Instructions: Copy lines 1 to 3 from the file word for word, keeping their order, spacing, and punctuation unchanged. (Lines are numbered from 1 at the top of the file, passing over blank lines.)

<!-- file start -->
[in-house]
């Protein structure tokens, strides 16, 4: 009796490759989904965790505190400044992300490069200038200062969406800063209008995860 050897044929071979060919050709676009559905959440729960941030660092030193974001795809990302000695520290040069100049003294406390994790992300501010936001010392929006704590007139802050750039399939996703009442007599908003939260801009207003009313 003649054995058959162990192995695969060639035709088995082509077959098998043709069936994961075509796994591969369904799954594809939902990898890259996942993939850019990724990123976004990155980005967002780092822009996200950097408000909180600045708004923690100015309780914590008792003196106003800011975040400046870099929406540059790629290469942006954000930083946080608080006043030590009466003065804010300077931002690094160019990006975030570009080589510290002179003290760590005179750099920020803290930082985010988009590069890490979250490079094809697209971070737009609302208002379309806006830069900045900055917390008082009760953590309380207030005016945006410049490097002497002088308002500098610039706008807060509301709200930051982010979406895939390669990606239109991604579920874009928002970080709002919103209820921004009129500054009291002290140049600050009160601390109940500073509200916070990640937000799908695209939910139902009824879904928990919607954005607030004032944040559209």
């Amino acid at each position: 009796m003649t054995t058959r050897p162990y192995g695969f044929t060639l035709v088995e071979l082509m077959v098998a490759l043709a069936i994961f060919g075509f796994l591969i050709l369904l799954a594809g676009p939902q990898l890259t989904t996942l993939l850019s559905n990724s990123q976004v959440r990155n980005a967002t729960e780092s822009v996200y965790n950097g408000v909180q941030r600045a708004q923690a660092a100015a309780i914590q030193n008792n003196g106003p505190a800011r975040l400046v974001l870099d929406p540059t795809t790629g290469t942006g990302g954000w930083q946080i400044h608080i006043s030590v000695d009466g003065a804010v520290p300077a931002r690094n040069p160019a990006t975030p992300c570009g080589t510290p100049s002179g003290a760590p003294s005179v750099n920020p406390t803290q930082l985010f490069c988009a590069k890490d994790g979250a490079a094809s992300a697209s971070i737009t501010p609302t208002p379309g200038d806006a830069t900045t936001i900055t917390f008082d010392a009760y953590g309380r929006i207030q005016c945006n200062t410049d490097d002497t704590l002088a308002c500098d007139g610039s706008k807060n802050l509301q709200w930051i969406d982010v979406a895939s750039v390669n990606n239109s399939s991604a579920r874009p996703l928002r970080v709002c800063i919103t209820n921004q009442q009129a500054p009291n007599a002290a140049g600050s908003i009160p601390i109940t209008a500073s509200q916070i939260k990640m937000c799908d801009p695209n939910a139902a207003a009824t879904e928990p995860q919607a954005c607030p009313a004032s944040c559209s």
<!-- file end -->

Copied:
[in-house]
């Protein structure tokens, strides 16, 4: 009796490759989904965790505190400044992300490069200038200062969406800063209008995860 050897044929071979060919050709676009559905959440729960941030660092030193974001795809990302000695520290040069100049003294406390994790992300501010936001010392929006704590007139802050750039399939996703009442007599908003939260801009207003009313 003649054995058959162990192995695969060639035709088995082509077959098998043709069936994961075509796994591969369904799954594809939902990898890259996942993939850019990724990123976004990155980005967002780092822009996200950097408000909180600045708004923690100015309780914590008792003196106003800011975040400046870099929406540059790629290469942006954000930083946080608080006043030590009466003065804010300077931002690094160019990006975030570009080589510290002179003290760590005179750099920020803290930082985010988009590069890490979250490079094809697209971070737009609302208002379309806006830069900045900055917390008082009760953590309380207030005016945006410049490097002497002088308002500098610039706008807060509301709200930051982010979406895939390669990606239109991604579920874009928002970080709002919103209820921004009129500054009291002290140049600050009160601390109940500073509200916070990640937000799908695209939910139902009824879904928990919607954005607030004032944040559209």
């Amino acid at each position: 009796m003649t054995t058959r050897p162990y192995g695969f044929t060639l035709v088995e071979l082509m077959v098998a490759l043709a069936i994961f060919g075509f796994l591969i050709l369904l799954a594809g676009p939902q990898l890259t989904t996942l993939l850019s559905n990724s990123q976004v959440r990155n980005a967002t729960e780092s822009v996200y965790n950097g408000v909180q941030r600045a708004q923690a660092a100015a309780i914590q030193n008792n003196g106003p505190a800011r975040l400046v974001l870099d929406p540059t795809t790629g290469t942006g990302g954000w930083q946080i400044h608080i006043s030590v000695d009466g003065a804010v520290p300077a931002r690094n040069p160019a990006t975030p992300c570009g080589t510290p100049s002179g003290a760590p003294s005179v750099n920020p406390t803290q930082l985010f490069c988009a590069k890490d994790g979250a490079a094809s992300a697209s971070i737009t501010p609302t208002p379309g200038d806006a830069t900045t936001i900055t917390f008082d010392a009760y953590g309380r929006i207030q005016c945006n200062t410049d490097d002497t704590l002088a308002c500098d007139g610039s706008k807060n802050l509301q709200w930051i969406d982010v979406a895939s750039v390669n990606n239109s399939s991604a579920r874009p996703l928002r970080v709002c800063i919103t209820n921004q009442q009129a500054p009291n007599a002290a140049g600050s908003i009160p601390i109940t209008a500073s509200q916070i939260k990640m937000c799908d801009p695209n939910a139902a207003a009824t879904e928990p995860q919607a954005c607030p009313a004032s944040c559209s």